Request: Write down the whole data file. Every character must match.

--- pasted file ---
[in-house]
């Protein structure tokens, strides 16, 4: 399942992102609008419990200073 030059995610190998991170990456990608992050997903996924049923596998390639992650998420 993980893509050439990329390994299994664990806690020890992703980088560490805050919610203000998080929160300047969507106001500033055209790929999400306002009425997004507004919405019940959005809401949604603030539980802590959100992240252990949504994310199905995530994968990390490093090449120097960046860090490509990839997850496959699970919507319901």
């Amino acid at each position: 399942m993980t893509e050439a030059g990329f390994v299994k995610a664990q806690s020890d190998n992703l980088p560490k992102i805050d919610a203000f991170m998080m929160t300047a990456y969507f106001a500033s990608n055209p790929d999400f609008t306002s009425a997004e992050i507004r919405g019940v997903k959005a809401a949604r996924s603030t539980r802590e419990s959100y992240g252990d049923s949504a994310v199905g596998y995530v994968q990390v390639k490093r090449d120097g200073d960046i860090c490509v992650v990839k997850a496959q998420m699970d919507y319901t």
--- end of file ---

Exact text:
[in-house]
């Protein structure tokens, strides 16, 4: 399942992102609008419990200073 030059995610190998991170990456990608992050997903996924049923596998390639992650998420 993980893509050439990329390994299994664990806690020890992703980088560490805050919610203000998080929160300047969507106001500033055209790929999400306002009425997004507004919405019940959005809401949604603030539980802590959100992240252990949504994310199905995530994968990390490093090449120097960046860090490509990839997850496959699970919507319901």
């Amino acid at each position: 399942m993980t893509e050439a030059g990329f390994v299994k995610a664990q806690s020890d190998n992703l980088p560490k992102i805050d919610a203000f991170m998080m929160t300047a990456y969507f106001a500033s990608n055209p790929d999400f609008t306002s009425a997004e992050i507004r919405g019940v997903k959005a809401a949604r996924s603030t539980r802590e419990s959100y992240g252990d049923s949504a994310v199905g596998y995530v994968q990390v390639k490093r090449d120097g200073d960046i860090c490509v992650v990839k997850a496959q998420m699970d919507y319901t």